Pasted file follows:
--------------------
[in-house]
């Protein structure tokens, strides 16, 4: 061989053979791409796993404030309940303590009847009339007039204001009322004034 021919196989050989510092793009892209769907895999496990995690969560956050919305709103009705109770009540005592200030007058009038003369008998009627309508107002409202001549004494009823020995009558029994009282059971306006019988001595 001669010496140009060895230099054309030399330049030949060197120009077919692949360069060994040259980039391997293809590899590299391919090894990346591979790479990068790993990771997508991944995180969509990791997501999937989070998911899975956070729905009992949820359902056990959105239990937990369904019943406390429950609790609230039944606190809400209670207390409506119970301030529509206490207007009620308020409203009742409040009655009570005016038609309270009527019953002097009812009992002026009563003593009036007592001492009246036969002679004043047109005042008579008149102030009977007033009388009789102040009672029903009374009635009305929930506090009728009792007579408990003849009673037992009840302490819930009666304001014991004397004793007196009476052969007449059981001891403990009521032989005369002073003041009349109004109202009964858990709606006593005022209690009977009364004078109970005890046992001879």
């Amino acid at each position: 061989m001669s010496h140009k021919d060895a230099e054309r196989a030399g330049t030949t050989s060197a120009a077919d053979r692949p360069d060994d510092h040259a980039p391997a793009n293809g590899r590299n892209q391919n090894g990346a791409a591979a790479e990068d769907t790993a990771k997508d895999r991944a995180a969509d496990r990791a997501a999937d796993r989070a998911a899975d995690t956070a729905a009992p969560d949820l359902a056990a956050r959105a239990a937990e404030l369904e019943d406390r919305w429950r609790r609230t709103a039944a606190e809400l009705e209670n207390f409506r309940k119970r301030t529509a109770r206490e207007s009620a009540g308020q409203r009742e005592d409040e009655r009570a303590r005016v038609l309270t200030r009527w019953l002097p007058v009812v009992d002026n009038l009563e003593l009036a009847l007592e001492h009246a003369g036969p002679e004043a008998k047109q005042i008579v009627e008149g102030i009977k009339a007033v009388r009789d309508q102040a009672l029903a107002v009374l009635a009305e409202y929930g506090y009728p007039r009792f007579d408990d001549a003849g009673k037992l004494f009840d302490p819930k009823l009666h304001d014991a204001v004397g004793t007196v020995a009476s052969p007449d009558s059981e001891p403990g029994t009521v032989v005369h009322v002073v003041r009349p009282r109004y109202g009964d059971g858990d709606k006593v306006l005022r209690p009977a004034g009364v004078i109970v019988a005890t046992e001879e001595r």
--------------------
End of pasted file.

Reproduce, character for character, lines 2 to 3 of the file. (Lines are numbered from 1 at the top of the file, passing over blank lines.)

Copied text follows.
């Protein structure tokens, strides 16, 4: 061989053979791409796993404030309940303590009847009339007039204001009322004034 021919196989050989510092793009892209769907895999496990995690969560956050919305709103009705109770009540005592200030007058009038003369008998009627309508107002409202001549004494009823020995009558029994009282059971306006019988001595 001669010496140009060895230099054309030399330049030949060197120009077919692949360069060994040259980039391997293809590899590299391919090894990346591979790479990068790993990771997508991944995180969509990791997501999937989070998911899975956070729905009992949820359902056990959105239990937990369904019943406390429950609790609230039944606190809400209670207390409506119970301030529509206490207007009620308020409203009742409040009655009570005016038609309270009527019953002097009812009992002026009563003593009036007592001492009246036969002679004043047109005042008579008149102030009977007033009388009789102040009672029903009374009635009305929930506090009728009792007579408990003849009673037992009840302490819930009666304001014991004397004793007196009476052969007449059981001891403990009521032989005369002073003041009349109004109202009964858990709606006593005022209690009977009364004078109970005890046992001879």
């Amino acid at each position: 061989m001669s010496h140009k021919d060895a230099e054309r196989a030399g330049t030949t050989s060197a120009a077919d053979r692949p360069d060994d510092h040259a980039p391997a793009n293809g590899r590299n892209q391919n090894g990346a791409a591979a790479e990068d769907t790993a990771k997508d895999r991944a995180a969509d496990r990791a997501a999937d796993r989070a998911a899975d995690t956070a729905a009992p969560d949820l359902a056990a956050r959105a239990a937990e404030l369904e019943d406390r919305w429950r609790r609230t709103a039944a606190e809400l009705e209670n207390f409506r309940k119970r301030t529509a109770r206490e207007s009620a009540g308020q409203r009742e005592d409040e009655r009570a303590r005016v038609l309270t200030r009527w019953l002097p007058v009812v009992d002026n009038l009563e003593l009036a009847l007592e001492h009246a003369g036969p002679e004043a008998k047109q005042i008579v009627e008149g102030i009977k009339a007033v009388r009789d309508q102040a009672l029903a107002v009374l009635a009305e409202y929930g506090y009728p007039r009792f007579d408990d001549a003849g009673k037992l004494f009840d302490p819930k009823l009666h304001d014991a204001v004397g004793t007196v020995a009476s052969p007449d009558s059981e001891p403990g029994t009521v032989v005369h009322v002073v003041r009349p009282r109004y109202g009964d059971g858990d709606k006593v306006l005022r209690p009977a004034g009364v004078i109970v019988a005890t046992e001879e001595r």